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Timber Curtain is Honored to Keep Amazing Company on Washington State Book Award List

I was so thrilled, surprised, honored and flattered to see that my little gentrification story has been named a finalist for this year’s Washington State Book Award in Poetry.

But what amazing company it keeps. Take a look at these:

Thresholds by Glenna Cookof Tacoma (MoonPath Press)
Killing Marias: A Poem for Multiple Voices by Claudia Castro Luna, of Seattle (Two Sylvias Press)
Mary’s Dust by Melinda Mueller, of Seattle (Entre Rios Books)
Trazas de mapa, trazas de sangre / Map Traces, Blood Traces by Eugenia Toledo, of Seattle; translated by Carolyne Wright, of Seattle (Mayapple Press)
Water & Salt by Lena Khalaf Tuffaha, of Redmond (Red Hen Press)

The blow up of Gentrification and the Happy Re-opening of Hugo House

While gentrification sucks away the heart of Seattle, new things are coming, “shinier than the last.” Glass domes downtown, Tupperware buildings on Capitol Hill, a chilling corridor of bland apartments down Dexter, the ever-roaming Connector buses– on and on. The Guardian’s recent article describes all this.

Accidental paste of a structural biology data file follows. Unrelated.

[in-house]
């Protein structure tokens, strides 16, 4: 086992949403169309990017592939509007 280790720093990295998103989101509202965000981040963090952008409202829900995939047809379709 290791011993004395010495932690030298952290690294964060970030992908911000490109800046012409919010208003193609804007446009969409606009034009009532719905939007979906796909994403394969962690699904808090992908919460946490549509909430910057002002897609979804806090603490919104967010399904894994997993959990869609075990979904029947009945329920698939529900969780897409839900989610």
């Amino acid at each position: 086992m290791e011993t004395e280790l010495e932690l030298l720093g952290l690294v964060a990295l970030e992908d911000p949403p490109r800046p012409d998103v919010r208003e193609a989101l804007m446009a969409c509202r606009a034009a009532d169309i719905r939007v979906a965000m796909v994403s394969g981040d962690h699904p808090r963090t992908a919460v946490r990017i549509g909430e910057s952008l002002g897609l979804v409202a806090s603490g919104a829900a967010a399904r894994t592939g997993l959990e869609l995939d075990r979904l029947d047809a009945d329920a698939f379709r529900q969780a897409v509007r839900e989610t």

Timber Curtain, my new poetry book also follows the trend of old places disappearing. The book is in verse but reads like a novel, starting with the old Hugo House, a 1906 Victorian in the middle of Capitol Hill.  It was torn down in 2016. But the story here isn’t all sad sack and wallowing. Sure, it’s about how I have nostalgia and attachment to the old place since I lived there with my family but the story also traces how fetishizing the lost is a dead end. Honestly, the Coastal Salish had everything taken away from them. That was the first big loss. Everything after that is just shoplifting.

People blame the changes on tech. They blame corporations who situate themselves here: Starbucks, Amazon, Boeing, Microsoft, etc. Pressure also arises from our rarified real estate squeezed onto an isthmus.  Whatever the source, it’s capitalist success. And that, of course, is an insatiable splayer of waste.

In the case of Hugo House, two benevolent owners of the property developed it so that Hugo House could remain on the same patch of land. After turning down huge offers for the land, they financed the redevelopment of the property themselves. Then, they sold Hugo House the bottom floor of the new building. It’s a pretty impressive new place. On Sept 22, it will open.